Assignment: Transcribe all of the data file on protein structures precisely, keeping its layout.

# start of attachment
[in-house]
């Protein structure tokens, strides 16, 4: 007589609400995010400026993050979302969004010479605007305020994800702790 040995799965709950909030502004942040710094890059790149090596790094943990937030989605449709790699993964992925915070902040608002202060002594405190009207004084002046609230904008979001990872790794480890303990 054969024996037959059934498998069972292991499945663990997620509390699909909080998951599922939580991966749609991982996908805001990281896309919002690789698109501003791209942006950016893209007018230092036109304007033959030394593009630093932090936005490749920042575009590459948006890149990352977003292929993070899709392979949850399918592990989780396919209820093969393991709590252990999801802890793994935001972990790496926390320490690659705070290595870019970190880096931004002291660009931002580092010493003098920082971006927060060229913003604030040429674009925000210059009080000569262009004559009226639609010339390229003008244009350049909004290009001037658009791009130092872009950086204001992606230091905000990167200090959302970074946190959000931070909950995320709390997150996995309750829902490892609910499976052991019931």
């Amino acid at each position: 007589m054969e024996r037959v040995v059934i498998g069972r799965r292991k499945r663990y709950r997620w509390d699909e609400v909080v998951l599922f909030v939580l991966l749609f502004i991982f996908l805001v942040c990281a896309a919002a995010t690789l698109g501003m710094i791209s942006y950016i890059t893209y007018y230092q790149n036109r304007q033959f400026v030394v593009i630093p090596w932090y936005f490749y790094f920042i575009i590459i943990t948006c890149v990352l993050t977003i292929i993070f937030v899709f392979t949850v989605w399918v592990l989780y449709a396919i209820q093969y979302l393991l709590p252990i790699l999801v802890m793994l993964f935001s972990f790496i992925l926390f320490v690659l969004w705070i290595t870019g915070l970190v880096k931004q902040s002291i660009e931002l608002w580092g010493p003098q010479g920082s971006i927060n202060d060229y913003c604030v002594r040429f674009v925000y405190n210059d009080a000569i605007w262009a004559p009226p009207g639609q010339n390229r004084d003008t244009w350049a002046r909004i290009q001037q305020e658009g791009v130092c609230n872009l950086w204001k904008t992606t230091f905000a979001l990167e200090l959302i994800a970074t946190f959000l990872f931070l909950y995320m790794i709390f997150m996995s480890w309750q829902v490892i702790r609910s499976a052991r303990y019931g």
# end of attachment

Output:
[in-house]
């Protein structure tokens, strides 16, 4: 007589609400995010400026993050979302969004010479605007305020994800702790 040995799965709950909030502004942040710094890059790149090596790094943990937030989605449709790699993964992925915070902040608002202060002594405190009207004084002046609230904008979001990872790794480890303990 054969024996037959059934498998069972292991499945663990997620509390699909909080998951599922939580991966749609991982996908805001990281896309919002690789698109501003791209942006950016893209007018230092036109304007033959030394593009630093932090936005490749920042575009590459948006890149990352977003292929993070899709392979949850399918592990989780396919209820093969393991709590252990999801802890793994935001972990790496926390320490690659705070290595870019970190880096931004002291660009931002580092010493003098920082971006927060060229913003604030040429674009925000210059009080000569262009004559009226639609010339390229003008244009350049909004290009001037658009791009130092872009950086204001992606230091905000990167200090959302970074946190959000931070909950995320709390997150996995309750829902490892609910499976052991019931």
């Amino acid at each position: 007589m054969e024996r037959v040995v059934i498998g069972r799965r292991k499945r663990y709950r997620w509390d699909e609400v909080v998951l599922f909030v939580l991966l749609f502004i991982f996908l805001v942040c990281a896309a919002a995010t690789l698109g501003m710094i791209s942006y950016i890059t893209y007018y230092q790149n036109r304007q033959f400026v030394v593009i630093p090596w932090y936005f490749y790094f920042i575009i590459i943990t948006c890149v990352l993050t977003i292929i993070f937030v899709f392979t949850v989605w399918v592990l989780y449709a396919i209820q093969y979302l393991l709590p252990i790699l999801v802890m793994l993964f935001s972990f790496i992925l926390f320490v690659l969004w705070i290595t870019g915070l970190v880096k931004q902040s002291i660009e931002l608002w580092g010493p003098q010479g920082s971006i927060n202060d060229y913003c604030v002594r040429f674009v925000y405190n210059d009080a000569i605007w262009a004559p009226p009207g639609q010339n390229r004084d003008t244009w350049a002046r909004i290009q001037q305020e658009g791009v130092c609230n872009l950086w204001k904008t992606t230091f905000a979001l990167e200090l959302i994800a970074t946190f959000l990872f931070l909950y995320m790794i709390f997150m996995s480890w309750q829902v490892i702790r609910s499976a052991r303990y019931g």